I didn’t realize until yesterday that Brent and I haven’t celebrated or been near a July 4th Independence day celebration in over five years. We didn’t even know where the celebrations were going to happen around here in Mobile, Alabama. I asked Brent if he’d heard anything at work and he said, no, nothing except something about fireworks near the downtown but no details. He had to work most of the weekend, so making plans to go anywhere were out.
All weekend there have been pops and cracks during the day as well as the evening. The campground has been fairly quiet, only a few people arriving for the night and leaving. It’s too hot and miserable here for more than just the passerby on their way to elsewhere. The regulars all hide inside their air conditioning tin boxes, as do we.
As Monday night, the Fourth, got darker, the banging, pops, and shrieks of fireworks kept getting more frequent and louder. About nine, Brent invited me out for a walk along the river and a chance to spot a firework shot or two.
We walked through the night and were suddenly a part of a small group with the same idea. We race walked ahead of them, stinky smokers, down to the river.
From the patio of the campground owner’s home on the hill over the river, their grandchild, CJ, was setting off huge fireworks kits. Now a teenager, he set the large box of fireworks on a protecting pad in the middle of the lawn, lit the fireworks and then raced back to the family and friends gathered on the deck.
Explosions and colorful lights filled the sky. These were SERIOUS fireworks, not the little pop and snap things I got to play with as a kid. These are the legally purchased from the local Indian Reservations but illegally used fireworks. Huge six pack looking boxes stuffed with multiple firewords that went up one after another and another, exploding high above the pine trees, turning night into day with reds, blues, yellows, white, and orange.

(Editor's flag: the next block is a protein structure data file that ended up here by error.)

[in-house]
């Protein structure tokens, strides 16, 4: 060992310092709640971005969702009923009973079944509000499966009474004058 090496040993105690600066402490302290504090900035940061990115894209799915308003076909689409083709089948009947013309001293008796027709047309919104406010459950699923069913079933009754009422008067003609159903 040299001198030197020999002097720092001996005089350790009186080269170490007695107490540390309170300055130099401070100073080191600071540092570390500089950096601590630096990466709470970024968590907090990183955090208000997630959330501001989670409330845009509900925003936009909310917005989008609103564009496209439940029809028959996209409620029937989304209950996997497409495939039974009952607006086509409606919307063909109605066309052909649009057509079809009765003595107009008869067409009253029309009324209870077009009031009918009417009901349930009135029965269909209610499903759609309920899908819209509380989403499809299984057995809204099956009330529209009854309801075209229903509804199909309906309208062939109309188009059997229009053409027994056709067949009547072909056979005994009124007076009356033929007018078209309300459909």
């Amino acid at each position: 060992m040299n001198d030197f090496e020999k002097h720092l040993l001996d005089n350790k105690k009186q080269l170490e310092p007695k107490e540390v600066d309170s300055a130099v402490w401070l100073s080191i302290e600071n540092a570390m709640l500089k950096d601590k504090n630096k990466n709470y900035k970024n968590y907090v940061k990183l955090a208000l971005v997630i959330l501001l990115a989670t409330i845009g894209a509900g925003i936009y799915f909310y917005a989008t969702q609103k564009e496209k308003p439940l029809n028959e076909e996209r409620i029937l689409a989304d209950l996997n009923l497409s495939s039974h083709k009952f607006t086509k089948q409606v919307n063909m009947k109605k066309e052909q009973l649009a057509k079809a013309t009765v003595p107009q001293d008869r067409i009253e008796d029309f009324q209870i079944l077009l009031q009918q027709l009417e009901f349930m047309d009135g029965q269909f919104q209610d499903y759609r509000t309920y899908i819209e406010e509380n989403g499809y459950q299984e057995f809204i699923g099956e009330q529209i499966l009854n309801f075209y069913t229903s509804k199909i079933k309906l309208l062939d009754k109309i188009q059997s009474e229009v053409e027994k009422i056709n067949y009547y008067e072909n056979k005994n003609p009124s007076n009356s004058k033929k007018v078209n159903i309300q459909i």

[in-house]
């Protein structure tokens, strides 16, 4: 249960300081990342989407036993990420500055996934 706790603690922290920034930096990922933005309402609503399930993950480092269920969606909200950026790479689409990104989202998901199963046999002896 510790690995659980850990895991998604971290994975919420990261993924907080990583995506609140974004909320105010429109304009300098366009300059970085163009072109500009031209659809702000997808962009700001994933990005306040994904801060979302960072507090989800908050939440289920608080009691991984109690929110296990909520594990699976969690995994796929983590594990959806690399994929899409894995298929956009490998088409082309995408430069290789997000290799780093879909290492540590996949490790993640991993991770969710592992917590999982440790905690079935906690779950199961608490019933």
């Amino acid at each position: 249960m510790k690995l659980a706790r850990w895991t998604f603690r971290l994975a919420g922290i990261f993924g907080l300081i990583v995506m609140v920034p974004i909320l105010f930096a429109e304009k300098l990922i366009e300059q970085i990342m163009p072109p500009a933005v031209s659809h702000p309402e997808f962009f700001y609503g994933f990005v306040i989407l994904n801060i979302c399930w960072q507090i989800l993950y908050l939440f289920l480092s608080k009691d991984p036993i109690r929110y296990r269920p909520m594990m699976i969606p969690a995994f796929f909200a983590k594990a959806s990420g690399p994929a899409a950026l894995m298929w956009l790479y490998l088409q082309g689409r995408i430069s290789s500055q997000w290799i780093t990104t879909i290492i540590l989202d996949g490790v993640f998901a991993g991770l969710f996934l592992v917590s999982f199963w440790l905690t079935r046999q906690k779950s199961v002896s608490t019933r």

After they finished a huge round of fireworks, the neighbors living across the river set off theirs. And then another one further down, and then another back upriver. They laughed and cheered and kept score, trying to outdo the others.
We didn’t know which way to turn as the river sparkled with the colorful exploding lights. One set of fireworks went off wrong and shot across the wide river, a low flying comet, sizzling as it exploded right on the surface of the water.
After about 20 minutes, having arrived late and missed a lot of the fireworks, it started to die down. We slowly walked back through the night, leaving the beer drinking and smoking watchers to sit along the river and lean against their old battered cars, telling stories of how drunk they were and how stupid someone is.
Brent held my hand as we walked and announced, “That was fun.”
I tried to think about what was fun. Maybe it was fun. I got out of the trailer, away from the computer madness that is my life of late, with computers breaking down left and right and then left again, and out of my head for a few minutes. Well, I wouldn’t call that fun.
But feeling the hand of my husband in mine as he twirled me around in a circle, a wonderful habit of his to cheer me up, I did laugh and realized that no matter where I am, as long as he is with me, everything is fun and wonderful, even when it isn’t. It’s a magical place to be with someone you love so much.
Brent and I make our own fireworks.
And yes, it was fun.